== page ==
I had to laugh at this one, when the bawled man patted his freshly waxed head. I hate to think that he had been bawling because he’d used a floor waxer to get that sheen on his bald pate…! If he did, he really balled it up.
In another heads-up, this trio of word confusions are heterographs.
…started as my way of dealing with a professional frustration with properly spelled words that were out of context in manuscripts I was editing as well as books I was reviewing. It evolved into a sharing of information with y’all. I’m hoping you’ll share with us words that have been a bête noir for you from either end.
|Credit to: Apple Dictionary.com; Dictionary.com: bald, ball, and bawl; Merriam-Webster: bald|
|Part of Grammar:|
Verb, intransitive & transitive
|Past tense or past participle for ball
Noun 1, 2, 3;
Verb 1, intransitive & transitive
|Past tense or past participle for bawl
Noun; Verb, intransitive, reporting, and transitive
Having a scalp wholly or partly lacking hair
[Attrib.] Not having any extra detail or explanation
[Zoology] Having white on the head
A solid or hollow sphere or ovoid, especially one that is kicked, thrown, or hit in a game 1
[In baseball] A pitch delivered outside the strike zone that the batter does not attempt to hit
A round mass of food, as of chopped meat, dough, or candy
[In full the ball of the foot] The rounded protuberant part of the foot at the base of the big toe
A social function for dancing, especially one that is lavish or formal 2
[Informal] A very enjoyable time (especially in the phrase have a ball)
A testicle 3
[North American vulgar slang] To have sexual intercourse
[North American vulgar slang] Have sexual intercourse with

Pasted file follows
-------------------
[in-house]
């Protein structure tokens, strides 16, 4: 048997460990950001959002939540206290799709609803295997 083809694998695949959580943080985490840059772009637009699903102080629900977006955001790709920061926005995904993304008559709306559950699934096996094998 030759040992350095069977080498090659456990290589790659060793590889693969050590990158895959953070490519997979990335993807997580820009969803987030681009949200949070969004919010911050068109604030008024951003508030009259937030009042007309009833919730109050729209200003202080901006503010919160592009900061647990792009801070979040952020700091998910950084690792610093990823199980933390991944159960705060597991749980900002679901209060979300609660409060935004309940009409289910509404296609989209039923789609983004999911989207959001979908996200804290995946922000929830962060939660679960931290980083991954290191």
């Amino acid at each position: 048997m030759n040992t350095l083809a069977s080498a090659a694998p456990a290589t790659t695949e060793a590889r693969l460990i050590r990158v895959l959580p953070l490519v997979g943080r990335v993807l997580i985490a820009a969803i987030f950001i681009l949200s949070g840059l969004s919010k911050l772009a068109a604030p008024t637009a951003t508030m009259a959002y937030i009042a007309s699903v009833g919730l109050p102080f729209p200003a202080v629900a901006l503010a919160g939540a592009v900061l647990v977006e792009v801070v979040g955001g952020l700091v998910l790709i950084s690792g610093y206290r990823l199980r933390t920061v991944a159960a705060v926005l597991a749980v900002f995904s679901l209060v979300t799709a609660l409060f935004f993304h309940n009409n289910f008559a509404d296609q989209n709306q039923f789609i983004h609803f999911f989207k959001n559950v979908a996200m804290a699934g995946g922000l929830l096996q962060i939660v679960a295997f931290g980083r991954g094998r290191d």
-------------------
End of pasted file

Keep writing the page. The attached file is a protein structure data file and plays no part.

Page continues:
[Sometimes followed by up] To make into a ball
To wind into balls
A loud, unrestrained shout
A period or spell of loud crying or weeping
[Chiefly Midland and Western U.S.] The noise made by a calf
To utter or proclaim by outcry
He had a shiny bald head.
He was starting to go bald.
Hedgehogs are born bald.
It was odd to see all those bald trunks with their empty branches.
Dang, my car has two bald tires.
The bald statement in the preceding paragraph requires amplification.
That’s a bald lie!
The Kentresses just bought a bald-faced mare.
Omigod! Paul was bald as a coot!
He certainly had a bald arrogance!
I love that rug! I don’t care if it is going bald!
Guys! Jamie got a new soccer ball.
Ellen sighed, as she realized that her ball of wool was almost gone.
He crushed the card into a ball.
He sat, carefully pouring lead into a mold to make balls.
“C’mon, Nancy. Kids have been playing ball in that lot for almost a hundred years.”
Roll the dough into a ball and set it on the cookie sheet.
The umpire called it a ball.
Whelan sent a long ball to Goddard.
When tiptoeing, one’s weight is on the ball of the foot.
The life line starts between the thumb and the forefinger and encircles the ball of the thumb towards the wrist.
The Vanderbilts are giving a ball.
We had a ball at the Vanderbilts’ ball.
Oh, god. That bitch kicked me in the balls.
When the spun sugar balls, the candy has cooked sufficiently.
She balled her fist so that the nails dug into her palms.
Steve is out back, balling up the maples for that order.
“Didja hear? Freddie’s been balling Veronica.”
The children were balling up snow to make a snowman.
Come and help me ball this cotton.
He bawled out his orders.
It was a strong healthy calf, and too bad for everyone that his bawls carried so well in the night air.
Joe bawled with laughter.
Jim had to listen to Mary bawl out her disappointment.
Henry was so drunk at the last family dinner, bawling his senseless ditties to everyone at the table.
There was a peddler bawling his wares outside my window.
|Adjective: bald-faced, bald-headed, balder, baldest, baldhead, balding, baldish, half-bald, semibald
Noun: baldness, baldpate, baldy
|Noun: baller||Adjective: bawling
Noun: bawler, bawling
Verb, transitive: outbawl
|balled something up||bawled someone out|
|History of the Word:|
|Middle English and probably from a base meaning white patch, whence the archaic sense of marked or streaked with white.||1 Middle English from the Old Norse bǫllr is of Germanic origin.||Imitative from late Middle English in the sense (of an animal) howl, bark.|
C’mon, get it out of your system, bitch, whine, moan…which words are your pet peeves? Also, please note that I try to be as accurate as I can, but mistakes happen or I miss something. Email me if you find errors, so I can fix them…and we’ll all benefit!
Pinterest Photo Credits:
“Loses Bet, Gets Head Shaved” is via Rebrn.